Why payment for order flow is a good deal for investors

I don’t understand how the markets work well enough be able to wrap my head around this to be honest. But I thought I’d share it, in case anyone’s interested / can give me a TL;DR :grin: As it’s a hot topic for brokers in the US where companies like Robinhood sell order flow.

paywalled but you can read the story if you Google the title and click through from the search results

Why payment for order flow is a good deal for investors - FT

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Well, the FCA disagrees in their April 2019 PFOF report:

“ PFOF makes it more likely that extra costs will be passed on to the broker’s client, through wider bid-ask spreads from market makers and other liquidity providers who agree to pay PFOF to attract order flow from brokers. While the impact of PFOF may not be visible in bid-ask spreads for each transaction, it is likely to affect aggregate spreads as liquidity providers need to account for the payments made to brokers. These hidden costs make the price formation process less transparent and efficient. They can also distort competition by forcing liquidity providers to use a ‘pay-to-play’ model. Brokers may concentrate order flow to specific liquidity providers, while avoiding others, which may lead to poorer outcomes for clients and reduce market integrity.”

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In the world of market makers any edge on a stock is worth thousands, if not millions, of pounds they will do anything they can to get an advantage.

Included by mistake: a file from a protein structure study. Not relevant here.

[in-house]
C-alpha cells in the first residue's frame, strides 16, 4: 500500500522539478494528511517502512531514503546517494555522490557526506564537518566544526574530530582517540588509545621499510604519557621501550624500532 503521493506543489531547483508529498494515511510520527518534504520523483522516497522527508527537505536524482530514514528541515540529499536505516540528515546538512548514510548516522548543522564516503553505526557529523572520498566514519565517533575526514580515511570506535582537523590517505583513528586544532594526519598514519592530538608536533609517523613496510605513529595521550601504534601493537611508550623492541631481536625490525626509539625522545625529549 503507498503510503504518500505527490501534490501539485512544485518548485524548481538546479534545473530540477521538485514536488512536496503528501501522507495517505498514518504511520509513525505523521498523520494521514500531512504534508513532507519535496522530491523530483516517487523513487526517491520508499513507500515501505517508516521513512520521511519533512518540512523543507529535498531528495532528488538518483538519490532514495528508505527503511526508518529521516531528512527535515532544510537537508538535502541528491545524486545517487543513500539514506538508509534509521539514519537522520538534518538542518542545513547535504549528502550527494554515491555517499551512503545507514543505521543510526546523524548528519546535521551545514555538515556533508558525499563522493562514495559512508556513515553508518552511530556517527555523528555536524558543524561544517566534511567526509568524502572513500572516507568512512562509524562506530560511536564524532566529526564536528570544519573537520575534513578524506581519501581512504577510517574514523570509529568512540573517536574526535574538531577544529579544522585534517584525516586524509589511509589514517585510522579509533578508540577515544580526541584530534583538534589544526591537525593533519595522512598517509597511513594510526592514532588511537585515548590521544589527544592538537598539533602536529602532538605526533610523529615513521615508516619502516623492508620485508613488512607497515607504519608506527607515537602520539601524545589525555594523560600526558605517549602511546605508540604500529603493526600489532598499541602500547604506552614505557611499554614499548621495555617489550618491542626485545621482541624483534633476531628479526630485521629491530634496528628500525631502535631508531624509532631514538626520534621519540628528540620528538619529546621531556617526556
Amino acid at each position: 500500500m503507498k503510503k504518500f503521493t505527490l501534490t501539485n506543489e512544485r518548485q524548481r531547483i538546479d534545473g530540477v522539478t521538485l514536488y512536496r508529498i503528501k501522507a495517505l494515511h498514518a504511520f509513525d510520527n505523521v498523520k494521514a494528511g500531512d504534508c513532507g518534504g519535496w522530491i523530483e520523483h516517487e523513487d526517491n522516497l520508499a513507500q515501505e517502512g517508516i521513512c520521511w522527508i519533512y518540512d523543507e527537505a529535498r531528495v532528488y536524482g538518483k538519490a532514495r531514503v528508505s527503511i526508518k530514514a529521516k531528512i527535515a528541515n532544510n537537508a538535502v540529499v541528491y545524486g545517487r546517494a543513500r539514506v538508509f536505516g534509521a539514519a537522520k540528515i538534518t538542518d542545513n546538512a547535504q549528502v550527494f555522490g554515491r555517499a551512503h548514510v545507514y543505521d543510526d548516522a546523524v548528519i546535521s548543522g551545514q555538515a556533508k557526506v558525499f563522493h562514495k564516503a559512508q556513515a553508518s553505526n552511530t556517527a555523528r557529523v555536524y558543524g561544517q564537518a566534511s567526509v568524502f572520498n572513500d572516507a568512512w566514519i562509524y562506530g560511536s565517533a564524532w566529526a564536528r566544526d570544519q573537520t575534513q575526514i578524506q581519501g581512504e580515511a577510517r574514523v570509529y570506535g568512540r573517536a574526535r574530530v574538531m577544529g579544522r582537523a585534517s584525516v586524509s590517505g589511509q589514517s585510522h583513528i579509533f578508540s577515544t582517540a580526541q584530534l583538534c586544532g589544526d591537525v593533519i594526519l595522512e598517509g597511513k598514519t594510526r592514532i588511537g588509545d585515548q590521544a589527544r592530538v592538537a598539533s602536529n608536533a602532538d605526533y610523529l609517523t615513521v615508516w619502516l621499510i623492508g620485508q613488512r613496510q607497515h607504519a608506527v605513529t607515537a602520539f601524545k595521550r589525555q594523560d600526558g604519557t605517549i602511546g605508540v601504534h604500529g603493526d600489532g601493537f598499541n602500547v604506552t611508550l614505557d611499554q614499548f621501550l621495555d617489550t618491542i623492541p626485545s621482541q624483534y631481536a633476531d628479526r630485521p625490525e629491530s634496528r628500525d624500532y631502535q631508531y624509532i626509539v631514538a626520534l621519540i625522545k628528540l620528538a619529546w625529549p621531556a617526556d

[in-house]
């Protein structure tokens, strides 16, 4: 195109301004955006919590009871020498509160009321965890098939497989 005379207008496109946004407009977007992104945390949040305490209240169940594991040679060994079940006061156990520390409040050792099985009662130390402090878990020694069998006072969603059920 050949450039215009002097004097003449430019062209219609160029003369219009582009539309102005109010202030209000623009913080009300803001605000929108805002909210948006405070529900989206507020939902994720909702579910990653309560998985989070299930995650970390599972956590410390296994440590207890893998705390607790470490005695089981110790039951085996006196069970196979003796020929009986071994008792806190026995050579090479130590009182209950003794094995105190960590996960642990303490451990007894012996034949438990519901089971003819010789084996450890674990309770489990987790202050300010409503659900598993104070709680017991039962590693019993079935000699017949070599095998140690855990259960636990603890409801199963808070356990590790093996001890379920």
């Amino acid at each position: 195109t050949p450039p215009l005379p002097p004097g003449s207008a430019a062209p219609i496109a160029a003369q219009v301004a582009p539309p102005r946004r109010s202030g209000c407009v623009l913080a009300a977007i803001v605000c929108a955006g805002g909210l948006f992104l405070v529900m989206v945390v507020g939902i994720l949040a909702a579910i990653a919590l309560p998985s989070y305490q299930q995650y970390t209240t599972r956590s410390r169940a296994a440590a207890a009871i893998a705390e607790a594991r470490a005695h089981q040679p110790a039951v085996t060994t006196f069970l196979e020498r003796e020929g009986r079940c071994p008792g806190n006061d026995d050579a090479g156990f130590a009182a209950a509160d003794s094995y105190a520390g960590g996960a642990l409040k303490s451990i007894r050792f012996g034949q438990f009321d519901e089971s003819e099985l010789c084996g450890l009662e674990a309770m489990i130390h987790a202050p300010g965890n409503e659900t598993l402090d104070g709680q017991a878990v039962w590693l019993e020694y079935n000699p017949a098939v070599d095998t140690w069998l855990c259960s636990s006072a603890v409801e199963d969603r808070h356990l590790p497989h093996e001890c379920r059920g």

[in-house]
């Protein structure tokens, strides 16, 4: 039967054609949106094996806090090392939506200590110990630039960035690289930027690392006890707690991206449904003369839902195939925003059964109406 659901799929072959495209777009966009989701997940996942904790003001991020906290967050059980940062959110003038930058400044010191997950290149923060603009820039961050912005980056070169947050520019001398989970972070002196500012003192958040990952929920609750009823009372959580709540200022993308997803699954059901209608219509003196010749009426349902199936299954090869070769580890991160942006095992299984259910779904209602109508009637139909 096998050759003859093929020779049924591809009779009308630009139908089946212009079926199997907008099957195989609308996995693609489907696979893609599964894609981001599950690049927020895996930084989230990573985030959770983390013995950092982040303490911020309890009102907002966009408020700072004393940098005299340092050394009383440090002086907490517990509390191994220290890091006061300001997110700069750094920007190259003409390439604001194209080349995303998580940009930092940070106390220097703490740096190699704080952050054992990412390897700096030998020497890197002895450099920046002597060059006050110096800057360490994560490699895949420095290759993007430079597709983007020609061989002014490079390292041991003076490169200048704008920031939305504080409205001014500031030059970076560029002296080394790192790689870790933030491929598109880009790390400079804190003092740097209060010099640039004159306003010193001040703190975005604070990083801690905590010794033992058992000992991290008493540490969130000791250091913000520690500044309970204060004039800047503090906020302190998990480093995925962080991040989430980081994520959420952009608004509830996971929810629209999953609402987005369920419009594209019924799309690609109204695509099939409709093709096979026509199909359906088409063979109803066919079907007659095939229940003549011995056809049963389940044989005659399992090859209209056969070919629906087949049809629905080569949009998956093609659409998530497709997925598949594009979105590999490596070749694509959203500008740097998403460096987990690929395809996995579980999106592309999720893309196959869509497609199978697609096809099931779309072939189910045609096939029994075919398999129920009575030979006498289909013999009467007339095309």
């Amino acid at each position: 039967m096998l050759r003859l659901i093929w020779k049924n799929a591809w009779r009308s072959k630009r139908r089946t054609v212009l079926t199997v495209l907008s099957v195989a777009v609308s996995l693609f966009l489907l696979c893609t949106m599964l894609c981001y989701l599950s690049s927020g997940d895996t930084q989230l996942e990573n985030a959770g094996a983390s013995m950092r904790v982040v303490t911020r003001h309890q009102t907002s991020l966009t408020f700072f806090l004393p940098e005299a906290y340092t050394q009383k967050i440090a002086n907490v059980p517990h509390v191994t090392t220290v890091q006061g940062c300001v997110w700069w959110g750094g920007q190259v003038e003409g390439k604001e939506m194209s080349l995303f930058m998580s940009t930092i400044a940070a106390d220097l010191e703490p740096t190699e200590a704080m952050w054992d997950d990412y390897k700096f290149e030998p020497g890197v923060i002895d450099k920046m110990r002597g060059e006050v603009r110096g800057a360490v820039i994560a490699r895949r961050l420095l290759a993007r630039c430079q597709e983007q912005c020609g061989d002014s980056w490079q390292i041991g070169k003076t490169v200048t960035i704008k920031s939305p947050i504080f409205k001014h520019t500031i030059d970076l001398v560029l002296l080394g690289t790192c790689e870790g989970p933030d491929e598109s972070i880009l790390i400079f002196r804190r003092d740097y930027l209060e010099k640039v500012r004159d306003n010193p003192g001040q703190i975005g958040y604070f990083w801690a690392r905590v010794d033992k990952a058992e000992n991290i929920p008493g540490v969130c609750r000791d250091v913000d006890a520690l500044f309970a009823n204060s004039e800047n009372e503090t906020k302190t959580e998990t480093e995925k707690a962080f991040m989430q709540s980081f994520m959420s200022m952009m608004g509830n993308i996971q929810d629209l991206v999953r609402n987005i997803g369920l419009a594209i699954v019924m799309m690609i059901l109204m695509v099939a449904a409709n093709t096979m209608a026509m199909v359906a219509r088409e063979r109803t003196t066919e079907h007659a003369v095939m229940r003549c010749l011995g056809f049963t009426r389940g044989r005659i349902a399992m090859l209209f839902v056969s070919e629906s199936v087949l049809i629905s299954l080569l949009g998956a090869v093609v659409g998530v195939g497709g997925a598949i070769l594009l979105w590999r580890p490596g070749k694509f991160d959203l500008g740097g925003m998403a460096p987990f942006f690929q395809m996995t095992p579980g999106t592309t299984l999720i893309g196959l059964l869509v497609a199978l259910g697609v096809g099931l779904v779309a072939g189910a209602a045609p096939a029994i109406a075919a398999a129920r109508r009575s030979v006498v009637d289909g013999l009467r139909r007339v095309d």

If you are obligated to show a bid and offer price, but you know what the future flow will be, you can influence the spread and protect your balance sheet.

You are basically buying guarantees.

Buying order flow helps large financial firms who can afford to trade off the information, the cost to an institution to place a trade is fractional to the commission they charge, you can just look at HL’s or AJ Bell’s margins in their financial reports to see this. For a company to sacrifice commissions it has to be seriously big business.

In any market being able to buy guarantees or protection and effectively price out competition is bad. What if you had an app where you could book a taxi, and they found the best company for you? Rather than charge you for this service they accepted “bids” to win your fare. The competitor with the most money could outbid everyone until they are forced out the market, or they might be the most expensive firm and give you the worst value for money.

One thing the FCA has been very good at, is focusing on levelling the playing field. RDR, PFOF, even what they tried with gold plating MiFiD II, they want to make sure everyone is transacting with the customers interest at heart.

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